Fighting Furry Ferals


Rabbits in the region are on the rise as the problematic pests gorge themselves on an abundance of lush feed following a wet summer.

Caleb Hurrell, Pest Management Officer from the Department of Primary Industries (DPI) says rabbits cause a range of impacts on the wider landscape.

“Impacts include overgrazing of native vegetation, displacement and direct competition with native fauna, soil erosion and reduced water quality.

“As little as 1 active warren entrance per hectare can prevent the regeneration of threatened native vegetation and in favourable conditions two rabbits can breed up to over 180 rabbits in 18 months,” he said.

The Torquay Landcare Group and the Surf Coast & Inland Plains Landcare Network are working to eradicate rabbits in Freshwater Creek, Moriac and Bellbrae.

Andy Smith, a local land owner and a member of the Torquay Landcare Group says controlling the pest is a huge challenge.

“It is a continuous effort to control the rabbit population and stop them exploding.

“We poison the rabbits over a week, and before and after poisoning we work to clean up areas that harbor rabbits such as warrens and wood piles,” said Mr. Smith.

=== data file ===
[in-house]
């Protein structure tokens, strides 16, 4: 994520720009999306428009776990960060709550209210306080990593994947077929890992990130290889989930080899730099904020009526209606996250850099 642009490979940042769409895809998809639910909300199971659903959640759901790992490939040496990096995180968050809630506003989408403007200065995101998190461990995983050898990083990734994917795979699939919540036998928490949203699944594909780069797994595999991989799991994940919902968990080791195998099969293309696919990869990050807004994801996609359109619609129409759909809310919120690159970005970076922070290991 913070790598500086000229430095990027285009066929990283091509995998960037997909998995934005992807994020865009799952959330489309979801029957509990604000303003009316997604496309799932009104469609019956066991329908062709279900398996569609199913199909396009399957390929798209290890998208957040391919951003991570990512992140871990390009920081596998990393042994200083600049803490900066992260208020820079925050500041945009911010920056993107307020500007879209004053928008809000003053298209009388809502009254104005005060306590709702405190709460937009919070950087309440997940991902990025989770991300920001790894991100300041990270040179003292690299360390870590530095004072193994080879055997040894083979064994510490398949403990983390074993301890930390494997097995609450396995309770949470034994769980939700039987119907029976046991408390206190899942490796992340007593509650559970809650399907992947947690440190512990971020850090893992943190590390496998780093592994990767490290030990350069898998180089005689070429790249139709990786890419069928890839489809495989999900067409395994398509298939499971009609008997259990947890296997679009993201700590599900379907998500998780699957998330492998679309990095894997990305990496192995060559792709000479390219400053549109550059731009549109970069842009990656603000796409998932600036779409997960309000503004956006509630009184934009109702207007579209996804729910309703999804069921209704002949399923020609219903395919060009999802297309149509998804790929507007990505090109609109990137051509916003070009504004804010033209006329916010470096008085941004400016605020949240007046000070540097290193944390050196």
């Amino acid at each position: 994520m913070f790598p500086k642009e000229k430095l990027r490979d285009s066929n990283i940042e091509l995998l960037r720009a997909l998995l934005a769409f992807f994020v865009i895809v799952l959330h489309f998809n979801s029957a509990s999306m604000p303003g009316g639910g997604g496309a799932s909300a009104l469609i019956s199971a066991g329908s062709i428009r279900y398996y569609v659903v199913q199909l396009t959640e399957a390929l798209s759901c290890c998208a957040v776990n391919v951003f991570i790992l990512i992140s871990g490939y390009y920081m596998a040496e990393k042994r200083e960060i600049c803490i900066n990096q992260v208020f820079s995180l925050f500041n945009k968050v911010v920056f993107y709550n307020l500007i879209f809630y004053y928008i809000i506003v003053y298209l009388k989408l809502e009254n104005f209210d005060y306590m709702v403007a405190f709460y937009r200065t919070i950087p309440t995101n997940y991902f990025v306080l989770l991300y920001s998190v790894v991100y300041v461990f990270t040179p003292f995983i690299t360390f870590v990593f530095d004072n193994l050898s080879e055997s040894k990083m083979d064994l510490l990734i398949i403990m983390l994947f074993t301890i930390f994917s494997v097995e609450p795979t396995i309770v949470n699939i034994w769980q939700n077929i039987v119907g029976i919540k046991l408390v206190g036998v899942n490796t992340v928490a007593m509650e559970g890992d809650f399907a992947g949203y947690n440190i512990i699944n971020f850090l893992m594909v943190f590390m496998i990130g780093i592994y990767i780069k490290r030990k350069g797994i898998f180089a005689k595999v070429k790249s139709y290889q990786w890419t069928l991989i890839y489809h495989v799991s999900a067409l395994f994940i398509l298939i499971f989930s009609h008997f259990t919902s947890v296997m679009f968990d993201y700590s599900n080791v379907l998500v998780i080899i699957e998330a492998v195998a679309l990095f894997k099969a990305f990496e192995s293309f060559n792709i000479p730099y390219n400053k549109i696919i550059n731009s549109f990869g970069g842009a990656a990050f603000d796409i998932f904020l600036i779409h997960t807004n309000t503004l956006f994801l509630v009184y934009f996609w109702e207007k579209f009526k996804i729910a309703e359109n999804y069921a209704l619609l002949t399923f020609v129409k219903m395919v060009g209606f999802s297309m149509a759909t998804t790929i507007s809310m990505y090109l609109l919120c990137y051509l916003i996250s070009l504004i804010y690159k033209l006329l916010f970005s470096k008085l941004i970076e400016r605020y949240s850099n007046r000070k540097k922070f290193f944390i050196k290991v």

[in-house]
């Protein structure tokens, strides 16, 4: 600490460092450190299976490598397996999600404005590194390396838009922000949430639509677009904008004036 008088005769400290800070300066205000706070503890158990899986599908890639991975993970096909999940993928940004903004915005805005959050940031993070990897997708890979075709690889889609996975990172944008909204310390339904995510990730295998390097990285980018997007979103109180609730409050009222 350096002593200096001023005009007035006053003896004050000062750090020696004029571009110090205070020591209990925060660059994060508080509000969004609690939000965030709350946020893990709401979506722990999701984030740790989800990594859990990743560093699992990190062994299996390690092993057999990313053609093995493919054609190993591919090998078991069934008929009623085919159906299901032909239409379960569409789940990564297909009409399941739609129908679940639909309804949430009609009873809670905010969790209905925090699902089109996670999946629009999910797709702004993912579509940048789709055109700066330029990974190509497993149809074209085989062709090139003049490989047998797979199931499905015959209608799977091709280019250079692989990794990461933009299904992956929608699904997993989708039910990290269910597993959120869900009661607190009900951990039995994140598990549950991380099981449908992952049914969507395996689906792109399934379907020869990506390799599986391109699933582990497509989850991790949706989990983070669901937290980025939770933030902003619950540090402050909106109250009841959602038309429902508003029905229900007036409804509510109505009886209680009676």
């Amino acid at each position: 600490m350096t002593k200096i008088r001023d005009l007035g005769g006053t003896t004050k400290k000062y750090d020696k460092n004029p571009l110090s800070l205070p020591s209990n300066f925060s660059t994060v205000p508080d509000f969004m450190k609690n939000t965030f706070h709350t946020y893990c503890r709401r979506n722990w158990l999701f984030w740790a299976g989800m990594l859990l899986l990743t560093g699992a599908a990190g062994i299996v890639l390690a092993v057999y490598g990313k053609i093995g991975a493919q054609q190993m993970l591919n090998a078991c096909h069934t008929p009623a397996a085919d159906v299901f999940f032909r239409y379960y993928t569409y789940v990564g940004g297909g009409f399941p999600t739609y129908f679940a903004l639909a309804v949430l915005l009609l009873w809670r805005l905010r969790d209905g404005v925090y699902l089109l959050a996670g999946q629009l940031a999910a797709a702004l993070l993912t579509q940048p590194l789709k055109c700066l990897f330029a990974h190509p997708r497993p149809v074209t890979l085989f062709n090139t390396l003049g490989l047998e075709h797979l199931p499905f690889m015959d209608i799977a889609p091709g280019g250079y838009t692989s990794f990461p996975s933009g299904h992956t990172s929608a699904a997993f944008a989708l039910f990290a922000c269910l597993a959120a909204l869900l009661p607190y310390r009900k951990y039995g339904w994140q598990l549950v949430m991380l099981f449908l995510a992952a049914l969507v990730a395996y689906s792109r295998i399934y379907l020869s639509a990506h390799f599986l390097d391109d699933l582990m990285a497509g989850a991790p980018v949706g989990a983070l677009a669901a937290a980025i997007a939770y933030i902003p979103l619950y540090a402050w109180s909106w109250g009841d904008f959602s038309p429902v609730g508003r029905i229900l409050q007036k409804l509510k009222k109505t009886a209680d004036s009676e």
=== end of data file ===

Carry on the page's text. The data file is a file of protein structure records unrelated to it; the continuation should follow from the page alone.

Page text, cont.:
The Great Ocean Road Coast Committee also runs an annual control program, focussing on rabbits residing in the dunes from Whites Beach to Point Impossible.

“The rabbits threaten important native plant species, reduce cover and destabilise the dunes,” said the Committee’s Acting Coastal Reserves Manager Mike Bodsworth.

Mr. Bodsworth said Pindone, the poison used in control programs, is of low toxicity to dogs.

“Routine notices are placed on sites where baiting has occurred and the poison used is not attractive to dogs,” said Mr Bodsworth.

How should people help?

Rabbits are classified as a declared established pest under the Catchment and Land Protection Act 1994. All landowners have a legal obligation to control rabbits on their property in Victoria.

The DPI says effective rabbit control relies on a coordinated effort involving all landholders in a geographic region.

“Combining a range of differing rabbit control techniques including warren ripping, fumigation, harbour removal is the most effective way to control rabbits,” said Mr. Hurrell.

Mr. Smith says rabbit control is a difficult process that needs to be well planned.

“A poorly thought out poisoning or ripping program can be an expensive waste of time.  The timing and selection of methods needs to be well thought out and coordinated with experts and neighbours,” he said.

Where can I find more information?

  • Call the DPI Customer Service Centre on 136 186 or visit www.dpi.vic.gov.au
  • Contact the Torquay Landcare Group on (03) 5266 1087 to get involved.
  • For more information on the Great Ocean Road Coast Committee’s rabbit control program call (03) 5220 5055.

This story was written by the Great Ocean Road Coast Committee and published in the Surf Coast Time’s Going Green Column.

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